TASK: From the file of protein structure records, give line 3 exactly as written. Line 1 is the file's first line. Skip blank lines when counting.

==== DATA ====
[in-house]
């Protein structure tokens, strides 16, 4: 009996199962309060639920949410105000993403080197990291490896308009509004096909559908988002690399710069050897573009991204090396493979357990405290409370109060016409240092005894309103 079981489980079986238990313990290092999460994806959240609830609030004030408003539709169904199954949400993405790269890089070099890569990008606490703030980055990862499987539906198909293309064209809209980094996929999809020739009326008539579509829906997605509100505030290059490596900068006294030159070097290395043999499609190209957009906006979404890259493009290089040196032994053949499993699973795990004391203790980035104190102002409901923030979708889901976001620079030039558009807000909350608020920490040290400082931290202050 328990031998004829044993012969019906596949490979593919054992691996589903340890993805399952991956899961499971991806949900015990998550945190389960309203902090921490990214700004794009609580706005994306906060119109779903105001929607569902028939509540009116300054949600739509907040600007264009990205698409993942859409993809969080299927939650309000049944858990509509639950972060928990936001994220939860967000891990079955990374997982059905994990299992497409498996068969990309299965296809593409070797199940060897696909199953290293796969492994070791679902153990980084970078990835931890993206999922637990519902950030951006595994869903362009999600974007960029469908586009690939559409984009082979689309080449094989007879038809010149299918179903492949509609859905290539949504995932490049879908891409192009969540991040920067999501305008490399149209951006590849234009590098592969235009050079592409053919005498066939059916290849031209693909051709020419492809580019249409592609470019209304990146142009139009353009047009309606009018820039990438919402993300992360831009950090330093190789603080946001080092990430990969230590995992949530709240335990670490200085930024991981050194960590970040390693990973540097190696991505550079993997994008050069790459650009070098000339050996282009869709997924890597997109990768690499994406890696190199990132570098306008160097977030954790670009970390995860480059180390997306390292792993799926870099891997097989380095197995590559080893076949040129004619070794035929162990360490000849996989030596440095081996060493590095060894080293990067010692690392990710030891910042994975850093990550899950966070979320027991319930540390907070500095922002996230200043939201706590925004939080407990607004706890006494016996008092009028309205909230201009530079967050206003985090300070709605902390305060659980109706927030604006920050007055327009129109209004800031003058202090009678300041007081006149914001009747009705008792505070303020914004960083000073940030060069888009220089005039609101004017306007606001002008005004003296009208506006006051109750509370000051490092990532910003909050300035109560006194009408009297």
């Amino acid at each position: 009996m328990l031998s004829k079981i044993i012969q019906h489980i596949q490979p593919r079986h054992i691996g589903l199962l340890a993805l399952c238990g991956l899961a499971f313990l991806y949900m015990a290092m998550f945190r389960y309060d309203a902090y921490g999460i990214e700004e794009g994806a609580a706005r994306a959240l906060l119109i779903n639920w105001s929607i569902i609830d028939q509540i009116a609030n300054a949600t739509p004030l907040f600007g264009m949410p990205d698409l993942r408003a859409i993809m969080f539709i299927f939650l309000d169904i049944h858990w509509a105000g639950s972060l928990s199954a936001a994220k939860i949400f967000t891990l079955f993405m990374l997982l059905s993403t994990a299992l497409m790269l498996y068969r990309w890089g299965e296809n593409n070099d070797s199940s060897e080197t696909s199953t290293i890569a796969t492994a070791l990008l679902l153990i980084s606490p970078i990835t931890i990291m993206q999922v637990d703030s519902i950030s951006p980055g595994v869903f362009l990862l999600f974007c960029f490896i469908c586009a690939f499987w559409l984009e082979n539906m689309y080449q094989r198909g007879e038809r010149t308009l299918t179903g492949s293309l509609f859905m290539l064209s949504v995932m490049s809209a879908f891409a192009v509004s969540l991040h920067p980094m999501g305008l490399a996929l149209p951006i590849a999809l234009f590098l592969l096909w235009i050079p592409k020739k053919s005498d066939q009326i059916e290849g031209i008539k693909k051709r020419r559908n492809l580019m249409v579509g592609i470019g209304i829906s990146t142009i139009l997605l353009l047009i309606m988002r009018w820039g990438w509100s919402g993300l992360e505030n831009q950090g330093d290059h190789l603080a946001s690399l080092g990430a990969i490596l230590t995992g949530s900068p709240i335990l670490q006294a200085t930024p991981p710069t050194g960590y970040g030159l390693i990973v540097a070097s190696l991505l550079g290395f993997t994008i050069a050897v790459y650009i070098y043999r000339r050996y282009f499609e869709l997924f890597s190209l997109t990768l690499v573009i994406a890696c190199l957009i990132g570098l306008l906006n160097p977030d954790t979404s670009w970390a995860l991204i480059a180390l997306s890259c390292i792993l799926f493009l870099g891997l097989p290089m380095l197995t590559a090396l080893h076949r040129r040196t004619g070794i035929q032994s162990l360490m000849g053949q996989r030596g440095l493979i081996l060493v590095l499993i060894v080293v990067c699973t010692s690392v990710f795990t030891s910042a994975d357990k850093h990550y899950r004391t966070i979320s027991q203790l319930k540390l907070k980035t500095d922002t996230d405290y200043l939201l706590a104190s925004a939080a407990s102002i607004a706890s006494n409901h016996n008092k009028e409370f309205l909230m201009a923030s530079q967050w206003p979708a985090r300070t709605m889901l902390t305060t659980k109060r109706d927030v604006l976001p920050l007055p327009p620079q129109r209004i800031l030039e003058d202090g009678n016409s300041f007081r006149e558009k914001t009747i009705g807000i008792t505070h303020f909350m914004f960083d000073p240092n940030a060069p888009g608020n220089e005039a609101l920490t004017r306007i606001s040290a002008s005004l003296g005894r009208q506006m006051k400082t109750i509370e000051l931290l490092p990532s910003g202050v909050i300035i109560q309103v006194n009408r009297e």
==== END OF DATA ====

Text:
């Amino acid at each position: 009996m328990l031998s004829k079981i044993i012969q019906h489980i596949q490979p593919r079986h054992i691996g589903l199962l340890a993805l399952c238990g991956l899961a499971f313990l991806y949900m015990a290092m998550f945190r389960y309060d309203a902090y921490g999460i990214e700004e794009g994806a609580a706005r994306a959240l906060l119109i779903n639920w105001s929607i569902i609830d028939q509540i009116a609030n300054a949600t739509p004030l907040f600007g264009m949410p990205d698409l993942r408003a859409i993809m969080f539709i299927f939650l309000d169904i049944h858990w509509a105000g639950s972060l928990s199954a936001a994220k939860i949400f967000t891990l079955f993405m990374l997982l059905s993403t994990a299992l497409m790269l498996y068969r990309w890089g299965e296809n593409n070099d070797s199940s060897e080197t696909s199953t290293i890569a796969t492994a070791l990008l679902l153990i980084s606490p970078i990835t931890i990291m993206q999922v637990d703030s519902i950030s951006p980055g595994v869903f362009l990862l999600f974007c960029f490896i469908c586009a690939f499987w559409l984009e082979n539906m689309y080449q094989r198909g007879e038809r010149t308009l299918t179903g492949s293309l509609f859905m290539l064209s949504v995932m490049s809209a879908f891409a192009v509004s969540l991040h920067p980094m999501g305008l490399a996929l149209p951006i590849a999809l234009f590098l592969l096909w235009i050079p592409k020739k053919s005498d066939q009326i059916e290849g031209i008539k693909k051709r020419r559908n492809l580019m249409v579509g592609i470019g209304i829906s990146t142009i139009l997605l353009l047009i309606m988002r009018w820039g990438w509100s919402g993300l992360e505030n831009q950090g330093d290059h190789l603080a946001s690399l080092g990430a990969i490596l230590t995992g949530s900068p709240i335990l670490q006294a200085t930024p991981p710069t050194g960590y970040g030159l390693i990973v540097a070097s190696l991505l550079g290395f993997t994008i050069a050897v790459y650009i070098y043999r000339r050996y282009f499609e869709l997924f890597s190209l997109t990768l690499v573009i994406a890696c190199l957009i990132g570098l306008l906006n160097p977030d954790t979404s670009w970390a995860l991204i480059a180390l997306s890259c390292i792993l799926f493009l870099g891997l097989p290089m380095l197995t590559a090396l080893h076949r040129r040196t004619g070794i035929q032994s162990l360490m000849g053949q996989r030596g440095l493979i081996l060493v590095l499993i060894v080293v990067c699973t010692s690392v990710f795990t030891s910042a994975d357990k850093h990550y899950r004391t966070i979320s027991q203790l319930k540390l907070k980035t500095d922002t996230d405290y200043l939201l706590a104190s925004a939080a407990s102002i607004a706890s006494n409901h016996n008092k009028e409370f309205l909230m201009a923030s530079q967050w206003p979708a985090r300070t709605m889901l902390t305060t659980k109060r109706d927030v604006l976001p920050l007055p327009p620079q129109r209004i800031l030039e003058d202090g009678n016409s300041f007081r006149e558009k914001t009747i009705g807000i008792t505070h303020f909350m914004f960083d000073p240092n940030a060069p888009g608020n220089e005039a609101l920490t004017r306007i606001s040290a002008s005004l003296g005894r009208q506006m006051k400082t109750i509370e000051l931290l490092p990532s910003g202050v909050i300035i109560q309103v006194n009408r009297e």